Teotihuacan . . . the many secrets hidden behind the Pyramid of the Moon
Many of you have probably visited Teotihuacan. It is one of the most popular tourist destinations in the Americas and a UNESCO World Heritage Site. Virtually all of you have watched television documentaries on this mysterious, ancient city. This is something that the television documentaries don’t tell you. In architectural history and urban planning classes at Georgia Tech, we studied Teotihuacan intently, because according to all the “rules,” it’s a city that shouldn’t be there.
You probably didn’t even notice that large mountain framing your photo or the television image of the Pyramid of the Moon, did you? Perhaps the more artistic of our readers briefly thought how nice it was for Mother Nature to build a mountain north of Teotihuacan in order to frame your favorite photos from your Mexican vacation. That mountain’s name is Cerro Gordo, which means “Fat Hill.” Cerro Gordo is not what you thought it was. Be prepared for some OMG moments.
In its heyday between around 200 AD and 550 AD, Teotihuacan was one of the largest cities in the world. At its peak size around 450 AD, the city covered 30 km² or over 11 1⁄2 square miles, and probably housed a population of around 150,000 people . . . with one estimate reaching as high as 250,000. In a Pre-Industrial city of 150,000, there would be approximately 30,000 able-bodied adult men. Remember that number. The rule of thumb for Pre-Industrial societies was that at least 80% of the population must be farmers or herdsmen in order to feed all of their society. If none of the residents of Teotihuacan were farmers, then in order for the city to survive there would necessarily been 3,000,000 members of farm families, living in walking distance of the city. That is highly unlikely.
North Americans eat 5.46 pounds of food a day. Much of it is protein and energy intensive. We can assume that the residents of Teotihuacan ate food that was far less rich in protein, fat and carbohydrates, so we still would be at least be looking at somewhere around at least four pounds a day. That’s 600,000 pounds of day that must be hauled on the backs of porters. Say they averaged 50 pounds on their backs at distances up to 20 miles. Teotihuacan would have needed a minimum of 12,000 people just to haul and distribute the food.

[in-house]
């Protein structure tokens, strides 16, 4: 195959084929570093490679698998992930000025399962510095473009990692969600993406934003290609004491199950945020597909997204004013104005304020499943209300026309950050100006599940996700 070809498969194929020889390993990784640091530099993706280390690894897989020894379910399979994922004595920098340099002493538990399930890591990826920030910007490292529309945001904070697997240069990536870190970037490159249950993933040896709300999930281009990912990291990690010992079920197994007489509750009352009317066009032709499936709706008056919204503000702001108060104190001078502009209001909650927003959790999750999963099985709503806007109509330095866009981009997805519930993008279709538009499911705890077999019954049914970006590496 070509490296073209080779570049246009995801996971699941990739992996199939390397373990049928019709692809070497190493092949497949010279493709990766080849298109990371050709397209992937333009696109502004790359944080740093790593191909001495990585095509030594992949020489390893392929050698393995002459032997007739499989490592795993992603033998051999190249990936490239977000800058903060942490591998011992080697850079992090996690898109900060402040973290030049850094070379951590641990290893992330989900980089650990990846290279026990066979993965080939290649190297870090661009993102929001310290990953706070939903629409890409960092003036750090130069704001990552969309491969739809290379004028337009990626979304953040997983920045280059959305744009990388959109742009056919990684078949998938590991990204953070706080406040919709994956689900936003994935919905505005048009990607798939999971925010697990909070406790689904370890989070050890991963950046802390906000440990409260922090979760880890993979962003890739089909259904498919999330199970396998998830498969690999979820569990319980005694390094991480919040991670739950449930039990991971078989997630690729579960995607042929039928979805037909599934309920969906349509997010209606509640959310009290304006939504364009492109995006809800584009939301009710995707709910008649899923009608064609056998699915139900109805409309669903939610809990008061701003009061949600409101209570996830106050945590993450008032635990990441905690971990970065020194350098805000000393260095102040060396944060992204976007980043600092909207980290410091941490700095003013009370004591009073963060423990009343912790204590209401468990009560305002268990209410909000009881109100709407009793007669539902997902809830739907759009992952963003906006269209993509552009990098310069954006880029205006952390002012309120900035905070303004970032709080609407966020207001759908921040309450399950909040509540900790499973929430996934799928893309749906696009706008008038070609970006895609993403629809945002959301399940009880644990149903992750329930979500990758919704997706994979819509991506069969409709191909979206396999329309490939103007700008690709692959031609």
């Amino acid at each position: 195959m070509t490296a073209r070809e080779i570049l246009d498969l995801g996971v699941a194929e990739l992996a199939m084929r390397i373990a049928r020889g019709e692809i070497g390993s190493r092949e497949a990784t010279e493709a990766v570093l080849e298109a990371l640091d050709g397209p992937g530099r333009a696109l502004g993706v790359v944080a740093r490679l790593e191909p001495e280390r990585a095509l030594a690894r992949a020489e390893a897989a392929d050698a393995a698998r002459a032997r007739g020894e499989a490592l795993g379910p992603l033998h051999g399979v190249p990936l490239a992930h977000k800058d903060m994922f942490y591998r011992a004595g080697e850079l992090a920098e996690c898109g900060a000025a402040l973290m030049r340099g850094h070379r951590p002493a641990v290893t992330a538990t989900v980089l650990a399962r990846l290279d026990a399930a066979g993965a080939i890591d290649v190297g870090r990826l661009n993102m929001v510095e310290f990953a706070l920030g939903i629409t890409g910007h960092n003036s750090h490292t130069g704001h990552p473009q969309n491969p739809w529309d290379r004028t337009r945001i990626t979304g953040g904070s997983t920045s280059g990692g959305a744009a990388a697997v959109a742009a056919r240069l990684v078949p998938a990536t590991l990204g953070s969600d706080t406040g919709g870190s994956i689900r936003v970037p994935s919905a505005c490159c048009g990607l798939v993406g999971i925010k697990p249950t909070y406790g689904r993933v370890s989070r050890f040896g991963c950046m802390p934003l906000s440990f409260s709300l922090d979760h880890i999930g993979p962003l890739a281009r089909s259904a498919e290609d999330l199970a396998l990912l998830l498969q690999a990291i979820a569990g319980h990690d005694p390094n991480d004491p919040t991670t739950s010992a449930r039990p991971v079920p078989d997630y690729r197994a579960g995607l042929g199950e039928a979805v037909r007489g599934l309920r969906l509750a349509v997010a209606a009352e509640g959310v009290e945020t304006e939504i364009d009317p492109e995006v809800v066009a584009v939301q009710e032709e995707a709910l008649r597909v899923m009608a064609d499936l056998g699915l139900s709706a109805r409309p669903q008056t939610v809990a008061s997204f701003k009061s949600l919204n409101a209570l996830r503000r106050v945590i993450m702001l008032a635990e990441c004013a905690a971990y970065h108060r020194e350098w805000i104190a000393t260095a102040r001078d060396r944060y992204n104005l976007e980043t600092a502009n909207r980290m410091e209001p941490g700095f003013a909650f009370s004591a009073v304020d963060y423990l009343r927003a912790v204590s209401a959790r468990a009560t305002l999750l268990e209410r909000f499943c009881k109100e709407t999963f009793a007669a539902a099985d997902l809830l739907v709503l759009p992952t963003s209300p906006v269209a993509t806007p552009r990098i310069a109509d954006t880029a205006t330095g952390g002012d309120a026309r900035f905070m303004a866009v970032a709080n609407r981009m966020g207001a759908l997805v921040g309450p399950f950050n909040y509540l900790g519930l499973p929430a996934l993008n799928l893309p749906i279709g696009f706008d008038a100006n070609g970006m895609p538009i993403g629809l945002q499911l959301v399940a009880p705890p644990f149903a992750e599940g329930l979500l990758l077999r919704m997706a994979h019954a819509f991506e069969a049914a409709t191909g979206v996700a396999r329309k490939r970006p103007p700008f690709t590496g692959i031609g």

There was also the need for hauling firewood, charcoal, lime and other commodities to all the households. That activity would have required another 5,000 or so men . . . maybe many more . . . because it is known that Teotihuacan permanently stripped the trees off all the surrounding mountains, wood haulers would have to walk at least 15 miles (24 km) to obtain wood. By the end of Teotihuacan’s occupation, the nearest trees were 25 miles (40 km) away. Most forests never grew back. The top soil washed into the valley during the summer rain season, covering the black peat soil that supported the large city with sandy clay. Only scrub plants and cacti now grow on the rocky slopes of Cerro Gordo.
The people of Mesoamerica never developed beasts of burden or wheeled vehicles. How would it be possible to grow enough food year round and distribute daily for a city of 150,000 inhabitants. Of course, there was no such thing as refrigeration, so it would be mandatory to import animal and fish protein every day. Many vegetative sources of food, especially fruit, would rot or mold if not regularly supplied. Even ancient cities such as Sumer and Babylon had donkeys and carts to haul goods, plus they were on a large river, where cargo could be delivered to the front gate.
I have never seen any discussion by anthropologists about this mind-boggling problem. They will write professional papers and dissertations about specific locations where food might have been grown, but they never look at the big picture and it is a very big picture! How was this city able to construct such massive monuments and still feed itself?